International Women’s Day: Where it came from and where it is going

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International Women’s Day is a celebration of women across the globe.  The roots of the day are found in the oppression of women and the fight for the right to vote in the United States, and have evolved into a force for socio-political change around the world.


International Women’s Day first came out of the United States’ women’s movement starting in 1908.  Following the momentum of 15,000 women marching through the streets of New York City, National Women’s Day began to be celebrated in the US in 1909.  At the International Conference of Working Women in 1910, attendees voted unanimously to create an International Women’s Day. It was celebrated for the first time in 1911.  According to the website for the day, “More than one million women and men attended IWD rallies campaigning for women’s rights to work, vote, be trained, to hold public office and end discrimination”.

In 1975, the United Nation’s celebrated International Women’s Day for the first time and the holiday was reinvigorated with the invention of the internet and international data sharing.  Today it is celebrated around the world with parades and marches to increase women’s visibility across numerous sectors and continue the fight for women’s rights.1

The Institute for Community Health (ICH)

ICH is a nonprofit consulting firm that provides participatory evaluation, applied research, and planning for hospitals, health centers, health departments, and community-based organizations.   ICH strongly believes in the power of collaborative work for collective change, and strives to work to create gender equity through health.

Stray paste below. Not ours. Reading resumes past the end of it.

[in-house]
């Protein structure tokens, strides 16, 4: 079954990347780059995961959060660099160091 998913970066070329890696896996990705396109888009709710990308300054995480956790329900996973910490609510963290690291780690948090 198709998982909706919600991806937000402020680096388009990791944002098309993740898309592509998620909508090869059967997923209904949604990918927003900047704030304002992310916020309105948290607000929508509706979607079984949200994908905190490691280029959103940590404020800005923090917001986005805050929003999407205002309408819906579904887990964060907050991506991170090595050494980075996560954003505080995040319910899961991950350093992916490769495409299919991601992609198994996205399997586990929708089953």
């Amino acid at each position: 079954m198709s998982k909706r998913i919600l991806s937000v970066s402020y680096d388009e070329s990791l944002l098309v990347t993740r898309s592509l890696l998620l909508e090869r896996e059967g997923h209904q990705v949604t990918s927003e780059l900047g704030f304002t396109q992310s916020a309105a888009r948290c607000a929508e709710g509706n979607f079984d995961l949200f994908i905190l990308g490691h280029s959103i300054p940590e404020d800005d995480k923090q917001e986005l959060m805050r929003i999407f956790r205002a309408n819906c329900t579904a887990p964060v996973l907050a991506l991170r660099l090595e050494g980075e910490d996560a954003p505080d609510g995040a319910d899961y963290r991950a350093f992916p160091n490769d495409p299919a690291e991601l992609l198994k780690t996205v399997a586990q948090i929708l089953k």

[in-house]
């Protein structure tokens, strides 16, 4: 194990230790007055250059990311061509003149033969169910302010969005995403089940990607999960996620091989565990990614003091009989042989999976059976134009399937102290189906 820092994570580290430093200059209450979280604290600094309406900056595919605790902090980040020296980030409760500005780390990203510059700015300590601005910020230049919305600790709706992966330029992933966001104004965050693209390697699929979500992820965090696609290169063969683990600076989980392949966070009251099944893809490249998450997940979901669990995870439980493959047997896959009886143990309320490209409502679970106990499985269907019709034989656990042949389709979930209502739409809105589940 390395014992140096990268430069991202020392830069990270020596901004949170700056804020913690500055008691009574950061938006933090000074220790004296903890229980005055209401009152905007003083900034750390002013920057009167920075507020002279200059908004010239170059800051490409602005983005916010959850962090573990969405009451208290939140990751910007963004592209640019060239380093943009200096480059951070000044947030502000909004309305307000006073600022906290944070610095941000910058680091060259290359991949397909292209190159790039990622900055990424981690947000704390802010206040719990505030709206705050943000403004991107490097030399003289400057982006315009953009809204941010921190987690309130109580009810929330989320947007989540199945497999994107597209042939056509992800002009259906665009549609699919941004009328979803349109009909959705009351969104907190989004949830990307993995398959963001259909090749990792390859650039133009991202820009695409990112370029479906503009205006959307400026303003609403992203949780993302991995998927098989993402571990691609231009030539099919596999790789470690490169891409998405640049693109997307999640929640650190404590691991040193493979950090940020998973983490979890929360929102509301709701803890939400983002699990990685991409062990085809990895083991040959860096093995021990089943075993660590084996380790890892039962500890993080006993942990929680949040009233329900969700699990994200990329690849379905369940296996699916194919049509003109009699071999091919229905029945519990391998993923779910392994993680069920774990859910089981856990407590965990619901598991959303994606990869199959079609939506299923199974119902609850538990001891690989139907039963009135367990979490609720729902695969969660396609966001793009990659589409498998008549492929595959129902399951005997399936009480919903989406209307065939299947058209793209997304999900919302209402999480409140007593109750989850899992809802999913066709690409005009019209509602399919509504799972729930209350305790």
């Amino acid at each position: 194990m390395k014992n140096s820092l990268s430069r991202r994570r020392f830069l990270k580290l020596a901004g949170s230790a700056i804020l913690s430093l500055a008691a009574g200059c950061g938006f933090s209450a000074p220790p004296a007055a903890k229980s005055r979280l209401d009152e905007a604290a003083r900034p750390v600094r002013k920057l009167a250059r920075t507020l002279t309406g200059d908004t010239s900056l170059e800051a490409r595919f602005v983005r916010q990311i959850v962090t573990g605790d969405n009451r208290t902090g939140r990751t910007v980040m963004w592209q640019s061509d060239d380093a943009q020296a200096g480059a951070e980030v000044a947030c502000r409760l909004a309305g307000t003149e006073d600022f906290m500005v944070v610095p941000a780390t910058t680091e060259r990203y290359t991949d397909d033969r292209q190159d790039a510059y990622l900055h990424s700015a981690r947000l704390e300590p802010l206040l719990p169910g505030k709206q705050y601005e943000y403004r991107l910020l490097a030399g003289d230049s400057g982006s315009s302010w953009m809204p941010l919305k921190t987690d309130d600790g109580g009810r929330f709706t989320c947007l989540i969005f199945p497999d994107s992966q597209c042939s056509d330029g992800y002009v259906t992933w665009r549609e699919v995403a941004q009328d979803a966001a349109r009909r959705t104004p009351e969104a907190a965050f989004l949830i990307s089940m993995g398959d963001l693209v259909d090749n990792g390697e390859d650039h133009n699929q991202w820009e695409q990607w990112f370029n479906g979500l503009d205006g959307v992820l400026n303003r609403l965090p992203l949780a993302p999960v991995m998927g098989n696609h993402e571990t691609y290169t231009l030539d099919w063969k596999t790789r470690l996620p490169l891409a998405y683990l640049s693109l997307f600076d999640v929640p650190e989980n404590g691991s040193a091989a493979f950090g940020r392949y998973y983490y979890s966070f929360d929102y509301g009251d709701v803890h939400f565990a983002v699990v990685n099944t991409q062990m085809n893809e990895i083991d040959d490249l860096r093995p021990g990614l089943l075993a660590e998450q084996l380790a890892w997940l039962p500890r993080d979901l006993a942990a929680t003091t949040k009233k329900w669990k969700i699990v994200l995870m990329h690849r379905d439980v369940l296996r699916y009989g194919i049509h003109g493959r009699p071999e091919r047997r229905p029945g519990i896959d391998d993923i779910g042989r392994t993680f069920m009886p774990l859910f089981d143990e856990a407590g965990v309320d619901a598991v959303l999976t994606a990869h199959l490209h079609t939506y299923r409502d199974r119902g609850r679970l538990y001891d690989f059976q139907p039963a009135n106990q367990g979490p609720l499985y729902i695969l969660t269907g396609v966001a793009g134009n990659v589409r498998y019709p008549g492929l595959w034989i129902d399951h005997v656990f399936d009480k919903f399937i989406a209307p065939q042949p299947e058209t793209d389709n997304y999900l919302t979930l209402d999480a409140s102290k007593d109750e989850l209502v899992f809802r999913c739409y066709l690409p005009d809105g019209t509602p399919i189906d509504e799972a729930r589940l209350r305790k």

Program Spotlight: Bridges to Moms

ICH is currently working with Health Care Without Walls to evaluate their Bridges to Moms program.  Bridges to Moms provides a variety of social services to homeless women who are pregnant or new mothers. The program supports women throughout their pregnancies and after.  Activities include case management, health education, housing assistance, and securing transportation, food, and baby supplies. Bridges to Moms works to ensure that women and babies have primary care providers after birth, have transportation to appointments, and are supported during the first year of the baby’s life. ICH is evaluating the Bridges to Moms program by conducting interviews with participants and facilitating staff focus groups, as well as using medical records to compare birth outcomes between Bridges to Moms participants and others who have delivered at Brigham and Women’s Hospital. ICH is helping Bridges to Moms understand the impact that they have on the women they work with, as well as understanding how the program can be strengthened to meet participant needs.

Bridges to Moms was started by Roseanna Means, MD, a warrior for social justice and one of CNN’s 2011 Heroes.2 Dr. Means, the dedicated staff of Bridges to Moms, the program beneficiaries, and the ICH evaluators together demonstrate the power of women-led programming and collaborative evaluation in advancing gender equity.

1.   All information about International Women’s Day came from

Abigail Tapper, MPH

Research Associate